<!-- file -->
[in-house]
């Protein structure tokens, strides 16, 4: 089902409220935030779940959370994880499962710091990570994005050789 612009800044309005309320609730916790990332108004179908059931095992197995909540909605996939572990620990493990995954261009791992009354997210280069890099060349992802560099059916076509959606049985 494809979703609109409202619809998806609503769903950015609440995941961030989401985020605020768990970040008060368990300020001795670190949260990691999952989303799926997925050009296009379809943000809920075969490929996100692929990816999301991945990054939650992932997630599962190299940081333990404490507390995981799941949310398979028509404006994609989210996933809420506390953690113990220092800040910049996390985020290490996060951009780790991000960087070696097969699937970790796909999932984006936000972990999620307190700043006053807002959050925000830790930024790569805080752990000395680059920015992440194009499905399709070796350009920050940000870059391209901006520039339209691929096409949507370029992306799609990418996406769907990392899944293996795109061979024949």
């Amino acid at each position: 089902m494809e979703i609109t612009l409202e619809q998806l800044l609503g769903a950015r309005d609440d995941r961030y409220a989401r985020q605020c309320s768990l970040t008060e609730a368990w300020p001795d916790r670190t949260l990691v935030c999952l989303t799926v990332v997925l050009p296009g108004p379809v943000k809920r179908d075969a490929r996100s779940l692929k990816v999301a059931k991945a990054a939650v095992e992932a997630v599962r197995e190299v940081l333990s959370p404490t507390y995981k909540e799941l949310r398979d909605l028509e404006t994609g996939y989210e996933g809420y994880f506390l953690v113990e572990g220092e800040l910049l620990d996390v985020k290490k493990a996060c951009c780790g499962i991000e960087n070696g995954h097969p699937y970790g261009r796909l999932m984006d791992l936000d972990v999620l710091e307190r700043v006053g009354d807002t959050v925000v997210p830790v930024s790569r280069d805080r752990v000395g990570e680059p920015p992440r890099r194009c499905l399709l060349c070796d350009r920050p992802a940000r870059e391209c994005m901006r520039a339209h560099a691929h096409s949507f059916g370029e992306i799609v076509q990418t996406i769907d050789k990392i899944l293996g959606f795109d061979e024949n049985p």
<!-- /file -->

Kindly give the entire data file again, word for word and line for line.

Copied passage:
[in-house]
């Protein structure tokens, strides 16, 4: 089902409220935030779940959370994880499962710091990570994005050789 612009800044309005309320609730916790990332108004179908059931095992197995909540909605996939572990620990493990995954261009791992009354997210280069890099060349992802560099059916076509959606049985 494809979703609109409202619809998806609503769903950015609440995941961030989401985020605020768990970040008060368990300020001795670190949260990691999952989303799926997925050009296009379809943000809920075969490929996100692929990816999301991945990054939650992932997630599962190299940081333990404490507390995981799941949310398979028509404006994609989210996933809420506390953690113990220092800040910049996390985020290490996060951009780790991000960087070696097969699937970790796909999932984006936000972990999620307190700043006053807002959050925000830790930024790569805080752990000395680059920015992440194009499905399709070796350009920050940000870059391209901006520039339209691929096409949507370029992306799609990418996406769907990392899944293996795109061979024949």
């Amino acid at each position: 089902m494809e979703i609109t612009l409202e619809q998806l800044l609503g769903a950015r309005d609440d995941r961030y409220a989401r985020q605020c309320s768990l970040t008060e609730a368990w300020p001795d916790r670190t949260l990691v935030c999952l989303t799926v990332v997925l050009p296009g108004p379809v943000k809920r179908d075969a490929r996100s779940l692929k990816v999301a059931k991945a990054a939650v095992e992932a997630v599962r197995e190299v940081l333990s959370p404490t507390y995981k909540e799941l949310r398979d909605l028509e404006t994609g996939y989210e996933g809420y994880f506390l953690v113990e572990g220092e800040l910049l620990d996390v985020k290490k493990a996060c951009c780790g499962i991000e960087n070696g995954h097969p699937y970790g261009r796909l999932m984006d791992l936000d972990v999620l710091e307190r700043v006053g009354d807002t959050v925000v997210p830790v930024s790569r280069d805080r752990v000395g990570e680059p920015p992440r890099r194009c499905l399709l060349c070796d350009r920050p992802a940000r870059e391209c994005m901006r520039a339209h560099a691929h096409s949507f059916g370029e992306i799609v076509q990418t996406i769907d050789k990392i899944l293996g959606f795109d061979e024949n049985p």